- Your father, Boris Borisovich Piotrovsky, was head of the State Hermitage Museum in a period, poorly suited for changes, this included changes in museums too. Nonetheless, he did succeed in making many changes. The most important was that he cut a window into Europe for the State Hermitage Museum, bringing it into the view of the international cultural arena. You took over the museum in 1992 - plainly speaking it was not the best of times. What was it that you encountered first at that time?
- The museum I took over was in a reasonable state. The State Hermitage Museum had not suffered any particular blows. Two things upset me. Firstly, for several years the museum had had practically no financing, its facade, interiors were severely dilapidated, everything needed to be repaired. And secondly, there was a very wretched atmosphere within the museum.
- The usual nervousness associated with a change of management? The appearance of faction with the museum, internal feuds?
- No, something quite different. More precisely it was based on politics. The mood on the streets was brought into the museum. And people instead of being involved in the work of the museum, constantly tried to find out who thought what, who people supported, in what direction was the country heading, how was to blame, what should be done. We all argued with each other about politics.
- The staff was so highly politicized?
- Much above the usual level. The same thing happened in the 1920s. People used to say things like: "I should have this position because I am better suited to the political moment".
When I took over there were such conversations: "You are better suited?! Better you stay quiet. What did you do before 1991?!" Street politics broke into the museum through the staff entrance and gave people the opportunity to vent personal grievances, to blame one's failures on someone else, project old complexes onto others. This created lots of internal tensions, which were completely unacceptable in a national museum, where the most important thing is stability and fixed traditions.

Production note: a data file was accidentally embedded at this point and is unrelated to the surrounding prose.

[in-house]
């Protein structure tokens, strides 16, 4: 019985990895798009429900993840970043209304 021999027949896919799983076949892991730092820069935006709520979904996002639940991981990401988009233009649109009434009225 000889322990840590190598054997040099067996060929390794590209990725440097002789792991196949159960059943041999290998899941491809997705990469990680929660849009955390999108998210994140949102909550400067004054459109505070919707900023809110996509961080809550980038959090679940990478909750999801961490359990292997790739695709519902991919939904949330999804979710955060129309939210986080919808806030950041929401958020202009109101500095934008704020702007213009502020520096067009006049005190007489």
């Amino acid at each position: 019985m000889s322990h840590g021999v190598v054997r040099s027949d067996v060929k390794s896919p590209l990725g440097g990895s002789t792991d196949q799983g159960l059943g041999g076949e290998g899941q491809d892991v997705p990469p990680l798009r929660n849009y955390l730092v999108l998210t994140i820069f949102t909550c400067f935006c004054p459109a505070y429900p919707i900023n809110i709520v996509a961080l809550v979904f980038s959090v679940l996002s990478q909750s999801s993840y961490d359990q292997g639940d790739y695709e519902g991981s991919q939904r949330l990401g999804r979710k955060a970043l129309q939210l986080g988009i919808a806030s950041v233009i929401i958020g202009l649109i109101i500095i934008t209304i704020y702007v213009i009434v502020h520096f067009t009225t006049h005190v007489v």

- You believe that museum staff should not be involved in politics?
- They can be involved in politics, but not in political struggles which occurred in the streets. Since this can result in the destruction of the museum. A healthy conservatism is essential for museum employees. As to politics we will nonetheless always be somehow involved. I have in mind cultural politics, in which we are all obliged to participate to some extent. But when necessary, the director of the State Hermitage Museum must maintain his distance from politics and not allow its destructive forces influence the traditions of the museum, it is against the interests of the museum.
- Do you consider yourself a successful person?
- Yes. Once long ago someone asked me what I wanted to achieve in live. I answered that I wanted to become a good Arabic specialist. I became a good Arabic specialist. Secondly, I responded that I wanted to be worthy of my father's memory. I think that this is also the case. It seems to me that he would approve of my work.
- And what do you consider to be success?
- Success is an internal satisfaction with what you have achieved, which is shared with people whose opinion is important to you.
- And what would you call a successful museum in this day and age?
- I think that a successful museum is one which preserves its traditions, heritage and reputation. The reputation of the State Hermitage Museum as one of the largest museums in the world must be maintained forever. The success of the museum is determined by the public attention to it, the number and quality of its projects, new expositions with new publications and new expeditions. We sometimes do things which are possibly not considered valuable at the time, but which must be done if we are certain that they are necessary.
- What does it feel like to be the chief guardian of something which is priceless? Can you get used to it?
- You could never get used to the Hermitage Museum. Here an internal excitement overtakes each and everyone. But when you are also responsible for it, when you have two telephones beside your bed so that you can be phoned at any moment in event of a fire or flood... God forbid, but naturally one must be always be ready for such events - to get used to it, to become complacent is forbidden. When various unpleasant events start to brew and my wife begins to get nervous about them, I say: "Well what of it? It's included in my job description ".
- When in the Summer of 2006 the world wide sensation broke into the press that more than two hundred items of art had disappeared from the State Hermitage Museum -what did you feel? Was this a shock to you?
- No, there was no shock since we discovered the disappearances ourselves.
- Were there doubts about whether to announce it or not?